When office moves occur, petty politics can become quite tense, as any facilities manager will tell you. Moving someone from one place to another in the office is fraught with challenges. Although the most notable issues relate to having a pleasant view out of the window or being near friends, there can be some deeper political positioning going on which is worth being aware of. For instance…
- Sitting near the boss. Ambitious people like to keep their ears open, gather intelligence and also welcome the frequent opportunity to informally chat to the boss. Add to this the opportunity to chat to other important people waiting for their meeting and it is easy to see why this is a popular seat. Added power also comes from the close proximity to other power sources.
- On a busy junction. While some may think sitting near a busy corridor is annoying, others relish in the increased visibility and opportunities to networking. If it happens to also be next to a photocopier, water-cooler or kitchen frequented by directors and executives, even better!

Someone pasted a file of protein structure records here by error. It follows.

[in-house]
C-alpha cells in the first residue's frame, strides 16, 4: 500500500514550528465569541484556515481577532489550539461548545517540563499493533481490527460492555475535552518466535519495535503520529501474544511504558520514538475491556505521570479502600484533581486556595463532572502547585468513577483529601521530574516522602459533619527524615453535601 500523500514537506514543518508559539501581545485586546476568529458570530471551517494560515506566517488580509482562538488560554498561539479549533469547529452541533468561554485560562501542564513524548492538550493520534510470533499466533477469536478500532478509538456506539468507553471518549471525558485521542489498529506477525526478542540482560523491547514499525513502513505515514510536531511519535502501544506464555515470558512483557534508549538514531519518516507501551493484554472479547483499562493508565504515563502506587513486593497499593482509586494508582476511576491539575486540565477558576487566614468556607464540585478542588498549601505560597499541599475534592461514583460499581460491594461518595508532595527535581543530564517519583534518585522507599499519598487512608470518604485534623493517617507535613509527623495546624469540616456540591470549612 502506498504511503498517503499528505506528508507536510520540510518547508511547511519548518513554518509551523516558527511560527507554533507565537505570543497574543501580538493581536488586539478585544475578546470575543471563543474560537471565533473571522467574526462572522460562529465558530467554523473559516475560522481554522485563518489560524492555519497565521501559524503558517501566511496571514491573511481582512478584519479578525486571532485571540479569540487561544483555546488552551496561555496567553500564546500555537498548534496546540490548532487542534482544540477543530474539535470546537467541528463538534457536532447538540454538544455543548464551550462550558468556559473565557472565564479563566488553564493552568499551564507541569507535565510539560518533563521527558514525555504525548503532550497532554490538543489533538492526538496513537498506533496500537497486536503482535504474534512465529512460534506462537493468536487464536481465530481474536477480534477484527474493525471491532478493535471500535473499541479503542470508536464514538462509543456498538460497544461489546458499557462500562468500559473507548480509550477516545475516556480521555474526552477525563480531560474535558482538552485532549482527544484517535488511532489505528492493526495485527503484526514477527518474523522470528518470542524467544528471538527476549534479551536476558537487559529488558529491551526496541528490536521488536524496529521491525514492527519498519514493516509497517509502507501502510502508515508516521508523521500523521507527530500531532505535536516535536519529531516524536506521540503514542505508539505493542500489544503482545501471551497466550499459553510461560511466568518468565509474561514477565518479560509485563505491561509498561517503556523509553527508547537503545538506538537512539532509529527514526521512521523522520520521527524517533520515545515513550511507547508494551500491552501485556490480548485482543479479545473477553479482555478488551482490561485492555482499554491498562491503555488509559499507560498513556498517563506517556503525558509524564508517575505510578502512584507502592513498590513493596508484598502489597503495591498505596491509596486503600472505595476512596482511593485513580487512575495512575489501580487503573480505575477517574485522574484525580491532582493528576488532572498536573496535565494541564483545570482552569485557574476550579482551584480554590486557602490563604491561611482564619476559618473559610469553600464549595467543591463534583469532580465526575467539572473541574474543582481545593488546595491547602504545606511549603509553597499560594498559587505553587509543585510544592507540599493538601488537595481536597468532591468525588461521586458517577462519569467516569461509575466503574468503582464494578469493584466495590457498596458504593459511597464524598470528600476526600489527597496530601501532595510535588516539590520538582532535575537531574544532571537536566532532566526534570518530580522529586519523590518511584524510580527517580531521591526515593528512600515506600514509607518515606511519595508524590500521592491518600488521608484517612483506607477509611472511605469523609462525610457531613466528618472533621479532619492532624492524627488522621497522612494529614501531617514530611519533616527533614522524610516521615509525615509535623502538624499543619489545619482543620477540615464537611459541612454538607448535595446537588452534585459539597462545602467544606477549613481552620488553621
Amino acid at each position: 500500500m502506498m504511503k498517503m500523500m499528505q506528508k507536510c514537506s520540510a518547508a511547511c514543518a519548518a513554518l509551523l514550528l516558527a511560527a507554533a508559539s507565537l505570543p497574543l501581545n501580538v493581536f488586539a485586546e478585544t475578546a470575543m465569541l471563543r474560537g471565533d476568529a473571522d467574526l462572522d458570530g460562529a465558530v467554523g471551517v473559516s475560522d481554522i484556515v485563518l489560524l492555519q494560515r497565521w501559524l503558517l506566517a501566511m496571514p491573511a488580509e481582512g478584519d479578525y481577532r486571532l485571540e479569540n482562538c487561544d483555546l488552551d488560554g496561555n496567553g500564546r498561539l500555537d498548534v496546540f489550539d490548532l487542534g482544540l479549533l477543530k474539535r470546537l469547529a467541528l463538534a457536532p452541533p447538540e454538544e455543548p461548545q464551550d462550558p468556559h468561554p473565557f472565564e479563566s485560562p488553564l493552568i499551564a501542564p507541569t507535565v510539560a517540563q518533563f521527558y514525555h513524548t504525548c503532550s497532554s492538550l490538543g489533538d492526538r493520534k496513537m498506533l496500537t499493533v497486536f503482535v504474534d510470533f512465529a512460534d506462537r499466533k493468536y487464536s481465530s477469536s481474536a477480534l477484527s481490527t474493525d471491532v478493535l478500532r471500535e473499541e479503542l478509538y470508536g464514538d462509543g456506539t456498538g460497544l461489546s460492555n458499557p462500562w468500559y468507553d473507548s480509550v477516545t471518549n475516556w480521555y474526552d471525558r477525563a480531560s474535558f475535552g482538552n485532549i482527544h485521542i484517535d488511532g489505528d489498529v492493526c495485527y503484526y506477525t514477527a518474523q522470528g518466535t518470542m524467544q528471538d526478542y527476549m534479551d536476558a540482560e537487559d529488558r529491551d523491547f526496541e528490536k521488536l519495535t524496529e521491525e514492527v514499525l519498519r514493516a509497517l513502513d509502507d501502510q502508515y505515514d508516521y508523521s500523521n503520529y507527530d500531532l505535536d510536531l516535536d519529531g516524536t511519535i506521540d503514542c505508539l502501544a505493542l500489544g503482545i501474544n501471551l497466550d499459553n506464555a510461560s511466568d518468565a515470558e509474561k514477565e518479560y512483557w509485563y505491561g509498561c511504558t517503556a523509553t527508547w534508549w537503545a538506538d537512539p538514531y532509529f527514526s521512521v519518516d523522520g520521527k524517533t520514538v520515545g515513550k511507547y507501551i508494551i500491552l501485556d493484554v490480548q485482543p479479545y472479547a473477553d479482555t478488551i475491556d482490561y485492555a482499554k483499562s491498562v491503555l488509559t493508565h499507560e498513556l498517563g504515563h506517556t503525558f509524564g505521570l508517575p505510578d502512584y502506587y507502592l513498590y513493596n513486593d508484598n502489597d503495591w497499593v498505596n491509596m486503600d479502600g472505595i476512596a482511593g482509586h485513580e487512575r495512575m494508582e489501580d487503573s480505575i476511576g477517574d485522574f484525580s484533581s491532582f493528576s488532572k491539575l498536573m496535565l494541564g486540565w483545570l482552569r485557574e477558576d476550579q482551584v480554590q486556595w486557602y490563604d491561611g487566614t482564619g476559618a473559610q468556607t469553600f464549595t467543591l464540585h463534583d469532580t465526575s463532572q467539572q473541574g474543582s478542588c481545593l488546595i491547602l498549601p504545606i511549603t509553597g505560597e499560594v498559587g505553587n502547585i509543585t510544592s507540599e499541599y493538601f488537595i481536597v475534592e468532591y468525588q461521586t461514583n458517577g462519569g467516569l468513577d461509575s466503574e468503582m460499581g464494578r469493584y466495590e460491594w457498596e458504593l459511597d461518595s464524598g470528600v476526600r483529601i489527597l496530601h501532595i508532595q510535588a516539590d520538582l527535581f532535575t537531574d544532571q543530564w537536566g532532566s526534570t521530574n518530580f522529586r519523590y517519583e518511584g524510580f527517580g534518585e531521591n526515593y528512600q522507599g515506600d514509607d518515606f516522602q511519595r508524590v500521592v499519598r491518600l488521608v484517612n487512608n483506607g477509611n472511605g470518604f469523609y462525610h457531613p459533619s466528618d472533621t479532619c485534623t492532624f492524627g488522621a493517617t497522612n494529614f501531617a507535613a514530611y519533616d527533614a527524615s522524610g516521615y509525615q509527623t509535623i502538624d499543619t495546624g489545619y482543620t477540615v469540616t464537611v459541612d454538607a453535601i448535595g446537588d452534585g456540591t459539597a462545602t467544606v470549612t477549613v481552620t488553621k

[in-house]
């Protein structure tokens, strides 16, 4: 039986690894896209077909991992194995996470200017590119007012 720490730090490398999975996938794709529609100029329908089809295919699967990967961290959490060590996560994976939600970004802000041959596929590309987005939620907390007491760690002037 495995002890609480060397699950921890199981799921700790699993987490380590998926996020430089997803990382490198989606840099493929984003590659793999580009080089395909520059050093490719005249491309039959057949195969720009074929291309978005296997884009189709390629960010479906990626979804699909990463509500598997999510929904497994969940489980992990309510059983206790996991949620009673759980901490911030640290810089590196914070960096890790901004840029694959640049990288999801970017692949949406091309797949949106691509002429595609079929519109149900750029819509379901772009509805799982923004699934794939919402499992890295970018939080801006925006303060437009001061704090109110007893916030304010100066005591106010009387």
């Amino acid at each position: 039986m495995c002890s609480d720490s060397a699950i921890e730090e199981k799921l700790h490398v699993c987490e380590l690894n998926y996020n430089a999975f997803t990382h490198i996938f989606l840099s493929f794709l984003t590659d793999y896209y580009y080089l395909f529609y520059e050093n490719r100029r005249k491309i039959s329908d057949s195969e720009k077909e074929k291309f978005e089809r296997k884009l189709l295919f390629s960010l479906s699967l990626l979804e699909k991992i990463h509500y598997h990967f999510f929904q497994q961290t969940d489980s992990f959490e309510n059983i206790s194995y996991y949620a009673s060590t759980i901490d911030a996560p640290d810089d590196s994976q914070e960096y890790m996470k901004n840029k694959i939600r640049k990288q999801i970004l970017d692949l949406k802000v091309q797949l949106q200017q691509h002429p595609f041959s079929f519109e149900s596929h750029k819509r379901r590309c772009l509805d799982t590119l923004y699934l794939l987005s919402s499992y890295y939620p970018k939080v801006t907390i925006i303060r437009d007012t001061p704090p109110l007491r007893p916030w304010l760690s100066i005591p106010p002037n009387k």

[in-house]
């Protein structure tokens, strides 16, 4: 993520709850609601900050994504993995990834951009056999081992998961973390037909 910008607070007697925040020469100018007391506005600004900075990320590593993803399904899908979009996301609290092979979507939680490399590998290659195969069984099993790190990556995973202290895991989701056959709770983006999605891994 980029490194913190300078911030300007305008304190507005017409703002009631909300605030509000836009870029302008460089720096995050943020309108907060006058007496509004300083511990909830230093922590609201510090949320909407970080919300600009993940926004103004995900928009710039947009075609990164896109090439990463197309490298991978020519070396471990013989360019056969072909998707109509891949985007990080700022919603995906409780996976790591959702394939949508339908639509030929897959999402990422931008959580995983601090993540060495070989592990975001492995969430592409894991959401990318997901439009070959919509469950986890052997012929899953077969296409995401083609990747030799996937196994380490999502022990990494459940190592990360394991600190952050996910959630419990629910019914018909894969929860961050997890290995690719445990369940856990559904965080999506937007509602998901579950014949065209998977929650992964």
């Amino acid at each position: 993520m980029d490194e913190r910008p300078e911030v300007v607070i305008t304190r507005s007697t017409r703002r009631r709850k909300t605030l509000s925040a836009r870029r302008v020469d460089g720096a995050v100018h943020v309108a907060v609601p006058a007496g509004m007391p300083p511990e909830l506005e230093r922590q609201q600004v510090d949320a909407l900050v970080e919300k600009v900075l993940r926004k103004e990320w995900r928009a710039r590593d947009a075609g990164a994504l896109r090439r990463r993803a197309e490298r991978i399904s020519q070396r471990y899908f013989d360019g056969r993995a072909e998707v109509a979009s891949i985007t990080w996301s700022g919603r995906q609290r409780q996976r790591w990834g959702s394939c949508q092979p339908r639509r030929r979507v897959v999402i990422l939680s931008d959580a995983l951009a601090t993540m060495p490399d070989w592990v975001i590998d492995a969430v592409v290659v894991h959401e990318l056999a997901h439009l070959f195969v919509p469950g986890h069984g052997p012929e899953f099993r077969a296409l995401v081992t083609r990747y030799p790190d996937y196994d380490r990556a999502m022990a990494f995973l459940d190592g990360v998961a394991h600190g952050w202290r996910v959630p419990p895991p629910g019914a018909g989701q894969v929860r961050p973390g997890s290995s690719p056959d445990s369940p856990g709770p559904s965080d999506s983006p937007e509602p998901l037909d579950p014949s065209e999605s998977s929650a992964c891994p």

- In a quiet corner. Yes, less interruptions so productivity can improve. However, the reduced visibility and opportunities for interacting with others are a major drawback to sitting in the backwater. Being pushed there can also be a political manoeuvre by competitors.
- Next to troublemakers or the unpopular crowd. Problems of proximity here. Their unpopularity could easily spread.
- In a different building from the powerful people. A quiet backwater for sure, and one where you can write your resume without interruption, which is probably just as well because you are likely to need it sooner rather than later.
Of course, where you sit is not the only thing to think of and here we have only scratched the surface. But, if you have a choice, particularly in an open plan office, think it through and notice how others are trying to influence their seating arrangements. It does make a difference!